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Creating A Voice Powered Note App Using Web Speech

Web Speech API Is A Powerful Feature!

Using this Web Speech JavaScript API you can enable your web apps to handle voice data. The API is broken down into two parts SpeechSynthesis and SpeechRecognition. SpeechSynthesis also known as text-to-speech allows your web app to read text aloud from your speakers. SpeechRecognition allows your web app to convert voice data from your microphone into text.
 

What Are We Building?


speech-notes-screenshot
To adequately demonstrate the power of the web speech API I decided to break the project up into steps. Step one is a simple voice dictated note taking app. The premise is very simple, you create an account and on the dashboard you have a list of your notes as well as a button to add a new note. Once that button is pressed you are prompted to allow access to your microphone. The SpeechRecognition API will transcribe your speech and when complete saves it to the database. In case you missed the livestream here is a link to the source code as well as a link to the live app.
 

What Are The Next Steps?

As you can see there isn’t much coding or difficulty setting up the API. Bear in mind I barely scratched the surface of what SpeechRecognition can do (for a more detail examination I suggest reading here). In my next livestream I will expand on this app and add SpeechSynthesis functionality into the program. You will be able to pick different voices, adjust the pitch and rate of speech and  allow the browser to read your notes back to you! I hope to see you all on the next stream, if you haven’t already subscribe to my channel and to this blog. If you have any questions or concerns please drop them in the comment section below until next time happy hacking!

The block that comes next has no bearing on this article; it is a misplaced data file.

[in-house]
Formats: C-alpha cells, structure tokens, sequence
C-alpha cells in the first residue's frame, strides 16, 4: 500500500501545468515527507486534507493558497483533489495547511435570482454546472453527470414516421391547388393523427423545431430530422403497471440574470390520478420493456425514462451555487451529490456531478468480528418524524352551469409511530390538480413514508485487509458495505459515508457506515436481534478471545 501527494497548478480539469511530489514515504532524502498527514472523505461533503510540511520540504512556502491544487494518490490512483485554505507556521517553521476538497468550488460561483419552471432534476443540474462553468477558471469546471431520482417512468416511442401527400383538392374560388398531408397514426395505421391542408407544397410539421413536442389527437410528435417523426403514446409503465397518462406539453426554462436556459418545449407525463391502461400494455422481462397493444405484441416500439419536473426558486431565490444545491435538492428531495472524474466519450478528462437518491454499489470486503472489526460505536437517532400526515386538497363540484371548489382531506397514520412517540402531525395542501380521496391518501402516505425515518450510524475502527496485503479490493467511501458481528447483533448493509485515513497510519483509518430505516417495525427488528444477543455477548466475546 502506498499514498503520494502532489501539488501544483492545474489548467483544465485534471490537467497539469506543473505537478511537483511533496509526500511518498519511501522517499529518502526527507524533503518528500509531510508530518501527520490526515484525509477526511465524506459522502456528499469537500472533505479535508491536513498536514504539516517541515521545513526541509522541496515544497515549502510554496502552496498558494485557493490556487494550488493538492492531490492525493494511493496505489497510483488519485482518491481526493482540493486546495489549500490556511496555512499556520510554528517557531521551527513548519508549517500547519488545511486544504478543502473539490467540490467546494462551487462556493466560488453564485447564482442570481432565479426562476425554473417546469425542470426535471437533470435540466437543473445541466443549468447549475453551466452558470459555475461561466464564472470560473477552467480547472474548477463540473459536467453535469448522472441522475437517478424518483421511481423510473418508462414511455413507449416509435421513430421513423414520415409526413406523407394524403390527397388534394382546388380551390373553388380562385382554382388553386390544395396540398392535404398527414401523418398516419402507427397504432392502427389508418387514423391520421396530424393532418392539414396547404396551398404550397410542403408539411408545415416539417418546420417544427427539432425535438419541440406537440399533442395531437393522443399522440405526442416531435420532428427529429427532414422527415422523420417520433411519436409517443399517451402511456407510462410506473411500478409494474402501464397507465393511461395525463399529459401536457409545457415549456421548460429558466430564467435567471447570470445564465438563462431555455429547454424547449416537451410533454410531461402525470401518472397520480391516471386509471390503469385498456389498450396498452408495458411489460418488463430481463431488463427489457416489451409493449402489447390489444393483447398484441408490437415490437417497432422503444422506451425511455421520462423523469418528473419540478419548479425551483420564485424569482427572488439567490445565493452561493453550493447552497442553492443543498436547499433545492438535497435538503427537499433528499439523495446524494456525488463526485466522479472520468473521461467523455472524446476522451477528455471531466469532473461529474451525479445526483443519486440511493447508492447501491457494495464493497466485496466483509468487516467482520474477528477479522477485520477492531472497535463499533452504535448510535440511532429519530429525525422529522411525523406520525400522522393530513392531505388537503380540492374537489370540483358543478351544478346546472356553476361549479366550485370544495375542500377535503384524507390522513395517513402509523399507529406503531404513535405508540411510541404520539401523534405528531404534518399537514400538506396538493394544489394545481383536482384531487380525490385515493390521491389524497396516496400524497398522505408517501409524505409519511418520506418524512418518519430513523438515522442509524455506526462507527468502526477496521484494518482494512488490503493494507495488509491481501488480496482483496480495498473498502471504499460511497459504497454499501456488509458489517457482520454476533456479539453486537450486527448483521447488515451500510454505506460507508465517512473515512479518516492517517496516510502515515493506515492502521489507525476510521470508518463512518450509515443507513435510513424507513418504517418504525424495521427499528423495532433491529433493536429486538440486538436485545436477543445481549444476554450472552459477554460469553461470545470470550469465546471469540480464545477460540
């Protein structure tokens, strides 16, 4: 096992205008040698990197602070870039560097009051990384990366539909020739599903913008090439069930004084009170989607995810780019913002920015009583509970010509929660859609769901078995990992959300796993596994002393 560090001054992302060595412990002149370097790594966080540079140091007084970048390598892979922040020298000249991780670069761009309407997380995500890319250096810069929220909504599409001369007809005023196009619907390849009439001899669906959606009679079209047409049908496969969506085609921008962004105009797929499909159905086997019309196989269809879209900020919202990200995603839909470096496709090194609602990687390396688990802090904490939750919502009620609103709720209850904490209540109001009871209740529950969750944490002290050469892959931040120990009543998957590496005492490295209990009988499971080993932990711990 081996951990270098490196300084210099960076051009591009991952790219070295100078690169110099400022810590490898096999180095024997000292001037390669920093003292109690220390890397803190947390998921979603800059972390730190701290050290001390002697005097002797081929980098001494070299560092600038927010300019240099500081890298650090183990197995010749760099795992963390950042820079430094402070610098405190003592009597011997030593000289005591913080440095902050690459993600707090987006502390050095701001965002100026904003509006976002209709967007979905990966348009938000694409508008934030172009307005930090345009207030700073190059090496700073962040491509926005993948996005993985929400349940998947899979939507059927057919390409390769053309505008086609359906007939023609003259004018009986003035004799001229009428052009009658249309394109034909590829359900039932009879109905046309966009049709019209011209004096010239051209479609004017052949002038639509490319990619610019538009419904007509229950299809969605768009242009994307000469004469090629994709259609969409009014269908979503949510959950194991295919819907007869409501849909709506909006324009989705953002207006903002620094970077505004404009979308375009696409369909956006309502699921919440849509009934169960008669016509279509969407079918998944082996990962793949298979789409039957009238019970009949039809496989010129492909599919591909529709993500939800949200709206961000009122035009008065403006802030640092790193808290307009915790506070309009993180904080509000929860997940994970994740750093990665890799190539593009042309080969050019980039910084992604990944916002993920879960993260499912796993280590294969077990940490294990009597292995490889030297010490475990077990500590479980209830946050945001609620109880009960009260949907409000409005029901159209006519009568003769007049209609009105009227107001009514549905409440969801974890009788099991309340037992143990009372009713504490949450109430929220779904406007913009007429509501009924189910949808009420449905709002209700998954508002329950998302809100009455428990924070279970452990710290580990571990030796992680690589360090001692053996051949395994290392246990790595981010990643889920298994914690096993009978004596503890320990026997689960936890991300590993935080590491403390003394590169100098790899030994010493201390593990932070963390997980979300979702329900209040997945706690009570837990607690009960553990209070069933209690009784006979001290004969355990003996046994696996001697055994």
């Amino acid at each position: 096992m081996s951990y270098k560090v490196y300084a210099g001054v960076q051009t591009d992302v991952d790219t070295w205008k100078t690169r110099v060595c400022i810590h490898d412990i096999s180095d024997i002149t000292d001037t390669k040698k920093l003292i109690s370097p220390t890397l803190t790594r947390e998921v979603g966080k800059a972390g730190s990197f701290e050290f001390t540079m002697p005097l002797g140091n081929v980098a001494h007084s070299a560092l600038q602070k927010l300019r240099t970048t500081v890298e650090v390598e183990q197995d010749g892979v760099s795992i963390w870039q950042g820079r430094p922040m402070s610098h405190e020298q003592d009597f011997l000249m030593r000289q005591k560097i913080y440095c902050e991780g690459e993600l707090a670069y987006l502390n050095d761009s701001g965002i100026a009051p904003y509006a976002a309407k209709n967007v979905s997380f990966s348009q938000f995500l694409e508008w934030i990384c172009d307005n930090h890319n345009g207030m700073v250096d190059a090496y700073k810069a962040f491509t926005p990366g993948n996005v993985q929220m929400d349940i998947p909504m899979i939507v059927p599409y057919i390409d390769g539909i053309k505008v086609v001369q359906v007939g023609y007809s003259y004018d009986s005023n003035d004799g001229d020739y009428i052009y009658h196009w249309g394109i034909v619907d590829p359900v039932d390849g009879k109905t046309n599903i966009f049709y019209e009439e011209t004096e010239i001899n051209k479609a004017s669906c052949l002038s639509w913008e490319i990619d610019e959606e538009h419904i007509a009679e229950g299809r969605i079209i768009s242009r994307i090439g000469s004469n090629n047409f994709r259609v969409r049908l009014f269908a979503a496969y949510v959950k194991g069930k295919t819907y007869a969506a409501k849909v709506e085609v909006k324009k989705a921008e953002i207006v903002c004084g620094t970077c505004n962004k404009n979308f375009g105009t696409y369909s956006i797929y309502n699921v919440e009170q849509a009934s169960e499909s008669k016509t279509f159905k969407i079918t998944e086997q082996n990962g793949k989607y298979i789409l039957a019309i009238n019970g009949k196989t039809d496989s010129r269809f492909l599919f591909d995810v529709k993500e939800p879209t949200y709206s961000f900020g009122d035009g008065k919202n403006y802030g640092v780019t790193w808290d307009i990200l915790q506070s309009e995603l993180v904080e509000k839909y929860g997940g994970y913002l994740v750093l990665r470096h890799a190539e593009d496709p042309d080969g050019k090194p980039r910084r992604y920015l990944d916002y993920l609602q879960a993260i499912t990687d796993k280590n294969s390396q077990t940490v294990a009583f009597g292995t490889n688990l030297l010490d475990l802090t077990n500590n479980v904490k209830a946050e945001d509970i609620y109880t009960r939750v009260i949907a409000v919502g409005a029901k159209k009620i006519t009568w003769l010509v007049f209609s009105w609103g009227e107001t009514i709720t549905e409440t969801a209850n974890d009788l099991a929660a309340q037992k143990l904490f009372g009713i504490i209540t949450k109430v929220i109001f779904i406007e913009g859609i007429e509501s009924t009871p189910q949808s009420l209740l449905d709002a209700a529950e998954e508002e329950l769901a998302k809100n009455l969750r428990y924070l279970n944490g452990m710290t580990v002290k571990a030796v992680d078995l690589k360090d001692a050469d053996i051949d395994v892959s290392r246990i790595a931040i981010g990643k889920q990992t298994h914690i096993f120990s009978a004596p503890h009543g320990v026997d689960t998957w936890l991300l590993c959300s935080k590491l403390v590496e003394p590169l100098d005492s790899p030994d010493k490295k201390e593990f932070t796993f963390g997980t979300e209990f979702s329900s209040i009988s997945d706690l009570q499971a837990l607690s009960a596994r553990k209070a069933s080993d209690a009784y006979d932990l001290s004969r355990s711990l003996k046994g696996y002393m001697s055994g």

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Check Out My New Web Application Anon Video Chat

Anon Video Chat

Anon Video Chat is my latest web application, the premise is simple, anonymous video chat using webRTC for secure low latency browser to browser connections. This app assigns you a random channel ID everytime you load the page (you have the option on saving the current ID to your device to use permanently) you can call other channel IDs and if they answer a webRTC connection is set up between your two browsers and the live feeds start. In the future I plan on adding features like file and location sharing and possibly Bitcoin sending/receiving. No data is ever stored on my server making all actions anonymous. I decided to write this for a few reasons

  • I wanted to sharpen my Vue.js skills
  • I wanted to better understand webRTC
  • I need to implement P2P chat in other applications
  • I didn’t want to pay Twilio to do something I could do myself

Why Did I Choose To Release It?

The reason I chose to release Anon Video Chat to the public is because I believe in the philosophy of an open and free internet. Other video applications like Skype collect tons of metadata on you and in turn sell that data on you for a profit. In cases like these you are not the consumer but the product. Not only is this creepy but it affects the performance of the application by providing overhead with no benefit to the end user resulting in laggy performance.

anon video chat screenshot
Screenshot of me and my friend in France using Anon Video Chat

Current Limitations Of Anon Video Chat

Until iOS11 is released later in the fall, Anon Video Chat will not work on iOS devices (blame them not me they decided not to implement webRTC until now!). Other than that it should work on Chrome, Firefox and Opera. If you notice that it doesn’t please email me and let me know jyrone.parker@gmail.com.
Needless to say I wrote this app in a few hours, you can tell by it’s current lack of features but as I stated above I will update it periodically. If the demand calls for it I will add whatever features you guys leave below in the comments. Also if you are interested in contributing to the project, drop your GitHub username in the comment section below and I will add you to the private repo!